• The pricing in the pavilion proposal is very soft.  None of the price quotes supplied contain drawings or meaningful project specifications.  The pavilion proposal does not address how cost overruns will be handled.
  • Before we give serious consideration to such an expensive project, we should carefully survey our fellow Members’ actual interest in the types of events contemplated for the pavilion.
    • We could send out an email requesting if anyone is interested in nature seminars, card games or trivia night at the clubhouse, and see how many people express interest.  
    • Spending $70,000 or more for a structure before determining whether there is interest in using the structure is not wise.

Approving the proposed pavilion project is fiscally irresponsible.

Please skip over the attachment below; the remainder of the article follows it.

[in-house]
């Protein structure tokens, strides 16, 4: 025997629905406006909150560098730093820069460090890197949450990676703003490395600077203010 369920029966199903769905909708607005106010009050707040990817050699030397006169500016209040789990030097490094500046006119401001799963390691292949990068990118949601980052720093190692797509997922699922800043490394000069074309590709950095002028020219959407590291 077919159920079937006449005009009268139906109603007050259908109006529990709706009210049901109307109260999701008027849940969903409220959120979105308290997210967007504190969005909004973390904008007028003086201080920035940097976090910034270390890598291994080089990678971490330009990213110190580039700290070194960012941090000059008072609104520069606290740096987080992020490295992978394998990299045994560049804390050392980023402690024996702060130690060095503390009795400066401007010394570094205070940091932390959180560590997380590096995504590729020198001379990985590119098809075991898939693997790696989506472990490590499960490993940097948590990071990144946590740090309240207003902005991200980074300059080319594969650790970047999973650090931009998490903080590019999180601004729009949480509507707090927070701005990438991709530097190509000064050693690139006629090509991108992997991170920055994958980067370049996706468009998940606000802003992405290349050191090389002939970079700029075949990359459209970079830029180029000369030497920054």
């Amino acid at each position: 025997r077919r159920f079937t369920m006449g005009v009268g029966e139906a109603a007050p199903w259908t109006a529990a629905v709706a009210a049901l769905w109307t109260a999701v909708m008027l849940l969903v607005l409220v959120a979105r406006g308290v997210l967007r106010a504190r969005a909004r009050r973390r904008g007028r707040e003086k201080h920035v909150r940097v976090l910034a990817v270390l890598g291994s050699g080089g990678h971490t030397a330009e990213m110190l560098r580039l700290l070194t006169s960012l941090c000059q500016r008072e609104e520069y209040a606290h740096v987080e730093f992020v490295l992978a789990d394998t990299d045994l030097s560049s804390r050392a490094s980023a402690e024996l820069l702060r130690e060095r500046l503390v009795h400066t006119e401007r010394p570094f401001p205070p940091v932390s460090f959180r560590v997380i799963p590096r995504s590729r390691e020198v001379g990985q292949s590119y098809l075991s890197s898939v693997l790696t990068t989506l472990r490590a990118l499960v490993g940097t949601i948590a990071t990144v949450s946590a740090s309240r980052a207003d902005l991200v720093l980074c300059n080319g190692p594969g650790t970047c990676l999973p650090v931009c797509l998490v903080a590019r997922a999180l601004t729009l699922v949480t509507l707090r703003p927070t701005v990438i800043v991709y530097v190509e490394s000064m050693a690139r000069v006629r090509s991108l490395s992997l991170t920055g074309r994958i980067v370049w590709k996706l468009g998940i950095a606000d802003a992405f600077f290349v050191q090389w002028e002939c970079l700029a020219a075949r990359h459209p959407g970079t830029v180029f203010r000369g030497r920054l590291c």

• The project costs at least $66,000 for the pavilion and $4,000 for the expanded concrete slab. Total $70,000

• It will cost a minimum of $1000/year just for taxes and insurance

• A structure this big is only necessary for the picnic and the annual meeting

• Picnic tent costs $1340 and church for annual meeting is $100. $1440 total.

• $1440 – $1000(taxes & insurance) = $440/year in savings

• It will take 159 years to pay for itself

• Large events such as the picnic and dinner dance cost at least $9000 each

• Each additional event requiring a structure that size would mean an increase in dues of at least $85/cabin

• Card games, bingo night, nature talks, etc. – could easily be accommodated in the existing clubhouse

• If the funds set aside for the dam are not enough, we will all have to pay an additional assessment.

• $70,000 represents an assessment of $761/cabin

Gail G. Slockett

Request for brochures or URLs for companies that submitted bids

Hi Bill,